HomingAgain

homing
"I'm a pigeon, for sure, but not entirely one of the Homing variety."

Scientists say that it's an instinct, an irrepressible urge to return home, so they refer to it as The Homing Instinct. This label contributes nothing to my understanding of the phenomenon, though I personally experience it when returning from some travel. As the scenery becomes increasingly familiar, I start feeling like my old self again, my traveling self sliding back onto the back shelf next to where my suitcase lies between excursions. I'm a fine traveler, able to smoothly adapt to a wide range of different environments. Within a half hour of arriving, I will have located some place where I can reliably score my morning decaf and a serviceable slice of bread. I've packed methodically, so everything I might need stays ready to hand, whatever the brand name on the side of that night's hotel. I grow used to the simplicity of the traveling life, a single bag carrying all my necessities. My guitar case hogging more than its fair share of space. My knapsack haphazardly stuffed wherever it finally fits. That's it, my entire traveling kit. I'm able to carry it all in one trip in from the car.

Home presents a wholly different sort of challenge.
Even at home, my necessities remain small. Sure, I have a few more choices of shirt in the morning, but I reliably select one of the same three or four I carried on board with me. Home seems largely filled with extraneous stuff, once-in-a-blue moon contingencies and sentimentals I've not yet found the gumption to jettison. It holds my sacred kitchen, for sure, and after three weeks on the road, my guts are way past ready for a home-cooked meal, though the home won't be doing the cooking, I will. The Muse will pay the bills while I try to get my back straightened out. Those long driving hours felt like agony personified, but I somehow persevered to end up back here, home. I'm almost immediately bored with the possibilities here.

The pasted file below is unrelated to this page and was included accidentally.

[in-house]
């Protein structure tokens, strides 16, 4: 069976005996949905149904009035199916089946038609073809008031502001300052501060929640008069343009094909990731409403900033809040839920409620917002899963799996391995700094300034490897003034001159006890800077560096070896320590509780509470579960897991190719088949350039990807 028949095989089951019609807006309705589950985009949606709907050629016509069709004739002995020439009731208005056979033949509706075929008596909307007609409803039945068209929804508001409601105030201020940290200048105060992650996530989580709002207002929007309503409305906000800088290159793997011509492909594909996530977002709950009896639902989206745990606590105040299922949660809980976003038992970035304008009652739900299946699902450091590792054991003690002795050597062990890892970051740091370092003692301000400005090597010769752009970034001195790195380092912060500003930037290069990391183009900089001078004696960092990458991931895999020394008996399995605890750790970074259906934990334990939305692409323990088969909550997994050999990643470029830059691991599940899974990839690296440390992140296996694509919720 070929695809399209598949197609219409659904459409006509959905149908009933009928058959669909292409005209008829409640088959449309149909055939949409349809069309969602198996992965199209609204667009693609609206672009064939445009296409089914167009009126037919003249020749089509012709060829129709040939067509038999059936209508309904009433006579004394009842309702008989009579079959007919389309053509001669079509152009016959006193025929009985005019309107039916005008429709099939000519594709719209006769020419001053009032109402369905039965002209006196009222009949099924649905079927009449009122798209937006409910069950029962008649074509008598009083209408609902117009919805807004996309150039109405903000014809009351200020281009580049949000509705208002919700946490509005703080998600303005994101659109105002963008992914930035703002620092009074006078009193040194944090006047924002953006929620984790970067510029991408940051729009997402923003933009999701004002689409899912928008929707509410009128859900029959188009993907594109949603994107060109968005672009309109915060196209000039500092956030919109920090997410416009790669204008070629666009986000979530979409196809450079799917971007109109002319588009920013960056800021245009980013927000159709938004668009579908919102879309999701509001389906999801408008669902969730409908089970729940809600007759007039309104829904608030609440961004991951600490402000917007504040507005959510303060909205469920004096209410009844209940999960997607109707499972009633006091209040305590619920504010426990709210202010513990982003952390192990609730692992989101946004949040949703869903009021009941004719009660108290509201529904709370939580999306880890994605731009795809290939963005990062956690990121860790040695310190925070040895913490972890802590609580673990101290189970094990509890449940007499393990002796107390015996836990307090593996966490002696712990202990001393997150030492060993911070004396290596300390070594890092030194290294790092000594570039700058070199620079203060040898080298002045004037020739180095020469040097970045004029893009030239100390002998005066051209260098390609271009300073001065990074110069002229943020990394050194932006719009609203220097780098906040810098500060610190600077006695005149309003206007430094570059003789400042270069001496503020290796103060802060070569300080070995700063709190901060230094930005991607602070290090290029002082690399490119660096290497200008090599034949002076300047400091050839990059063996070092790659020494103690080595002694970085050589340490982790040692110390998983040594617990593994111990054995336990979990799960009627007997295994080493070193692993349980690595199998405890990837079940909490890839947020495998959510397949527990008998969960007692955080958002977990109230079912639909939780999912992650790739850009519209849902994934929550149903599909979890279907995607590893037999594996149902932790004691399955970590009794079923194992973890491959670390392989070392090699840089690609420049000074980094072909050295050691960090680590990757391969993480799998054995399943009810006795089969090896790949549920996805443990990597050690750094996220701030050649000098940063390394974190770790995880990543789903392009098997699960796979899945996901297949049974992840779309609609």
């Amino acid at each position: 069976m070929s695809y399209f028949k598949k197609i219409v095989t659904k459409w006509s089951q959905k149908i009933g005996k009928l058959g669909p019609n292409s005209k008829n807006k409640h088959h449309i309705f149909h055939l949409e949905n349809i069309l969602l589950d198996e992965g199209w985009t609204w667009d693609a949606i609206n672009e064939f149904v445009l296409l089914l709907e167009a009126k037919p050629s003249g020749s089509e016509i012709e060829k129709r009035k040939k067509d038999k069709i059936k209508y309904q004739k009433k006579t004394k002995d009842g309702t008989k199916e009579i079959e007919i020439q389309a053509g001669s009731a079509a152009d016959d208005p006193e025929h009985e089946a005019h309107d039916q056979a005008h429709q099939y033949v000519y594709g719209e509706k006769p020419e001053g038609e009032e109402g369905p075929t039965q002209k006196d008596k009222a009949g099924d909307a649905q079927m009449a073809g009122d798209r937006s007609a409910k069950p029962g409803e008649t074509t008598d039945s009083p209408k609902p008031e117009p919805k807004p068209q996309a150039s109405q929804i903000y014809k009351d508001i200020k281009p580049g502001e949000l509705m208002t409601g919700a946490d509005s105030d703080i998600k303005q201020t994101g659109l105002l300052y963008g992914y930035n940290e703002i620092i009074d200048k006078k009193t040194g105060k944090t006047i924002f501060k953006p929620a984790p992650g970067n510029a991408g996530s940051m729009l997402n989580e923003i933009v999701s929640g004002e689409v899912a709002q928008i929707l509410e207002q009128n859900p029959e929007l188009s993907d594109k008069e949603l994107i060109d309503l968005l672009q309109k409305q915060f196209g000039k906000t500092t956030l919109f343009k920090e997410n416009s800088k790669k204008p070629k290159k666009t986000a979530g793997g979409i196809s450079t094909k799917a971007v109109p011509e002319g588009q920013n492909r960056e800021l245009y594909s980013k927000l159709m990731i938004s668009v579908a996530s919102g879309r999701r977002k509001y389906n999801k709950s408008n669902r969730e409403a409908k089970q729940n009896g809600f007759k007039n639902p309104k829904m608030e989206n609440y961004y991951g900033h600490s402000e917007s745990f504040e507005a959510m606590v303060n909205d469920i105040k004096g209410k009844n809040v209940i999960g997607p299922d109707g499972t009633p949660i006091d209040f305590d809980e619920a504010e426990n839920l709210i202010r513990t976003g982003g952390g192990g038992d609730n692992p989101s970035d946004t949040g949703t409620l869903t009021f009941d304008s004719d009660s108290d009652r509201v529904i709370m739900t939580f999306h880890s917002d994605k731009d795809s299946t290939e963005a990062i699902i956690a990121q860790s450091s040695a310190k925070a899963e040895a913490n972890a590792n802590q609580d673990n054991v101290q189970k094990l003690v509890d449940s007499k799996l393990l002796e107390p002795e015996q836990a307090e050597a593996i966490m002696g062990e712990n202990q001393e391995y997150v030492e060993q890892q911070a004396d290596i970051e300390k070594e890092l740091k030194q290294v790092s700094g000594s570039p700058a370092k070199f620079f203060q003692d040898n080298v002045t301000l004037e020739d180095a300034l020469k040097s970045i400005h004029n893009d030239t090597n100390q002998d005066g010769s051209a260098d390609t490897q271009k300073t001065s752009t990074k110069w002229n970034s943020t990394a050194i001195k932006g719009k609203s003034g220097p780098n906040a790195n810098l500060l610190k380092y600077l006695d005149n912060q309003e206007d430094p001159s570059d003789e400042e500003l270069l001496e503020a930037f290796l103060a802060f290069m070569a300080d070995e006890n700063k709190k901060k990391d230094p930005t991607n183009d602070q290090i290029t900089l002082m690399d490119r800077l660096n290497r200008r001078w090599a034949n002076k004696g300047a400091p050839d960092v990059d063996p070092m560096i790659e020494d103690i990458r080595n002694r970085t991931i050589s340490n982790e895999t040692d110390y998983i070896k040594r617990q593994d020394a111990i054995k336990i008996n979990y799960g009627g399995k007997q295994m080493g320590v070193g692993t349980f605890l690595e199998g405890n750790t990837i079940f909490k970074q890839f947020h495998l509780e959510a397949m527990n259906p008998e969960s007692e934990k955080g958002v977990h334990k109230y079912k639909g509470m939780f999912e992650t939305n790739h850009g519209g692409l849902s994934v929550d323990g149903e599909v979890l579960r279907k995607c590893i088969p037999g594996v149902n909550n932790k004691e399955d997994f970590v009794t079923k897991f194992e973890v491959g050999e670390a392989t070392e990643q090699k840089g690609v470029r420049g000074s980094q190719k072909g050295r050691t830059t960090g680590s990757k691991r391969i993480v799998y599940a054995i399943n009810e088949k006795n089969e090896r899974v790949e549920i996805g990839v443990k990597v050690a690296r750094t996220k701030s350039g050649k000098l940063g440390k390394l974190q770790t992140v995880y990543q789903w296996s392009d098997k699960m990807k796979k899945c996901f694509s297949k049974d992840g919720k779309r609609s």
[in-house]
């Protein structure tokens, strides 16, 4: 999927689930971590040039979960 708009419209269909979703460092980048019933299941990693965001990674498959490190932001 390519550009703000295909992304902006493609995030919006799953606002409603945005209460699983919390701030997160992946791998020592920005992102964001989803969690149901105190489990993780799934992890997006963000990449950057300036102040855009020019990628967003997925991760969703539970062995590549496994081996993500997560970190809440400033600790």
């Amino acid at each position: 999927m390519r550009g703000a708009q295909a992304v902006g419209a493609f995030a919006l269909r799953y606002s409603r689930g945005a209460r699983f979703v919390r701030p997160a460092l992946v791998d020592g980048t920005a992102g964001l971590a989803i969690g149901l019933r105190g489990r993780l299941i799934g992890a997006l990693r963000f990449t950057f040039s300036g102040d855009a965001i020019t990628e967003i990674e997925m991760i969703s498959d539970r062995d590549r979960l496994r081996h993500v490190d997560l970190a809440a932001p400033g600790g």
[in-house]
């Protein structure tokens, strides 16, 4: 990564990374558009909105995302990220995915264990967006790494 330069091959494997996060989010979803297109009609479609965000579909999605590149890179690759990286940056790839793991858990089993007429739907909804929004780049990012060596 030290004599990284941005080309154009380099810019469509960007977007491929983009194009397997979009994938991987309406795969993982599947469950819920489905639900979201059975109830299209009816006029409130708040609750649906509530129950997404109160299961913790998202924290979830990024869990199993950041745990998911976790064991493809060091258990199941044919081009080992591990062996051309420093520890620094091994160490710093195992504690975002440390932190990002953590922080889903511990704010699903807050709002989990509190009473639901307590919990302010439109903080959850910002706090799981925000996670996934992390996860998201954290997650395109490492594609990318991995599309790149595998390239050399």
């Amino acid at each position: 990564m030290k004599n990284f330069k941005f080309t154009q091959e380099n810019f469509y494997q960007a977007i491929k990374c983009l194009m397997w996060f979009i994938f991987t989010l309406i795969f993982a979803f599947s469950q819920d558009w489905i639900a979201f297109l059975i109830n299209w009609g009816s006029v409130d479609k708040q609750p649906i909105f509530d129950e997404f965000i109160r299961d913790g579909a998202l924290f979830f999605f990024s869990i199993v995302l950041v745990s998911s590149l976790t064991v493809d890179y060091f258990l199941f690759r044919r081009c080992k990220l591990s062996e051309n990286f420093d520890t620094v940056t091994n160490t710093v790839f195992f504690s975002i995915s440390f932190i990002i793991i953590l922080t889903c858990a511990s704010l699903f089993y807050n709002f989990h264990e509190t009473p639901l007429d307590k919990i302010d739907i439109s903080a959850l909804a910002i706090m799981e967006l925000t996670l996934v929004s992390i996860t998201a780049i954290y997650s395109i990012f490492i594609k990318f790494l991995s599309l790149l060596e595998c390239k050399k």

I've grown to question my instincts. Call it the final acculturation, but I've learned that my senses don't always come to the most sensible conclusions. I make decisions I later regret, my gut instincts seemingly more aligned to some pie-in-the-sky ideal than the genuinely practical. My home holds the detritus from a thousand small choices which combined to deeply influence who I've become today. I store my stuff away and slip into a patterned existence again. I know for certain what tomorrow will bring me here, no "where shall we wander to today, dears" over morning Joe. I will drive in the same narrowing highways between the very same familiars without hardly ever stumbling upon some delight along the way. Home is where routine lives cowering from adventure. I seem indentured here.

I walk through the old familiar door and feel responsibility overtake me. The lawn wants mowing. The jade plant dropped half its leaves in our absence, and somebody's gonna have to clean that up. The deck garden, decimated by hail in our absence, needs some fine grooming, though the giant geranium seems to have genuinely loved losing most of its foliage because it's blooming like never before. Chores pile up before me as I wander through the place, not quite entirely ready to reinhabit my space. More than my instincts brought me here and more than my instincts will hold me here until I wander away again. I somehow feel more alive out there where I'm never completely certain of where or who I am. My instincts might have guided me home but I know myself to be much more than any run-of-the-mill homing pigeon. I'm a pigeon, for sure, but not entirely one of the Homing variety. Welcome home, anyway.

©2019 by David A. Schmaltz - all rights reserved









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